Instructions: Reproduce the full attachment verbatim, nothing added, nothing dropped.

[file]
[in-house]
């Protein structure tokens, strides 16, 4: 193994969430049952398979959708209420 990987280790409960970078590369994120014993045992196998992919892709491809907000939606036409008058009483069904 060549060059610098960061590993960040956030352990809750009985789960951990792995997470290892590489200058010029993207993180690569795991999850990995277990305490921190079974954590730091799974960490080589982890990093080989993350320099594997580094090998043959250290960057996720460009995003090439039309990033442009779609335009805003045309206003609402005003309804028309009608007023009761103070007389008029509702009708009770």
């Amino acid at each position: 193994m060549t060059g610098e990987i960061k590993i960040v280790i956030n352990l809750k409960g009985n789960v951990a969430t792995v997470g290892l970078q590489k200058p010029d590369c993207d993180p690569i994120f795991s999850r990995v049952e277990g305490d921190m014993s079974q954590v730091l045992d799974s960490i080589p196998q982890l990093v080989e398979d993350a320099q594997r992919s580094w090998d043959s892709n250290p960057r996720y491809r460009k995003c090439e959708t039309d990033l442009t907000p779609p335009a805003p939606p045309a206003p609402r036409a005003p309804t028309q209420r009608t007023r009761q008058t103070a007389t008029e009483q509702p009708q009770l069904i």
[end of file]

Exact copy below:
[in-house]
């Protein structure tokens, strides 16, 4: 193994969430049952398979959708209420 990987280790409960970078590369994120014993045992196998992919892709491809907000939606036409008058009483069904 060549060059610098960061590993960040956030352990809750009985789960951990792995997470290892590489200058010029993207993180690569795991999850990995277990305490921190079974954590730091799974960490080589982890990093080989993350320099594997580094090998043959250290960057996720460009995003090439039309990033442009779609335009805003045309206003609402005003309804028309009608007023009761103070007389008029509702009708009770």
């Amino acid at each position: 193994m060549t060059g610098e990987i960061k590993i960040v280790i956030n352990l809750k409960g009985n789960v951990a969430t792995v997470g290892l970078q590489k200058p010029d590369c993207d993180p690569i994120f795991s999850r990995v049952e277990g305490d921190m014993s079974q954590v730091l045992d799974s960490i080589p196998q982890l990093v080989e398979d993350a320099q594997r992919s580094w090998d043959s892709n250290p960057r996720y491809r460009k995003c090439e959708t039309d990033l442009t907000p779609p335009a805003p939606p045309a206003p609402r036409a005003p309804t028309q209420r009608t007023r009761q008058t103070a007389t008029e009483q509702p009708q009770l069904i």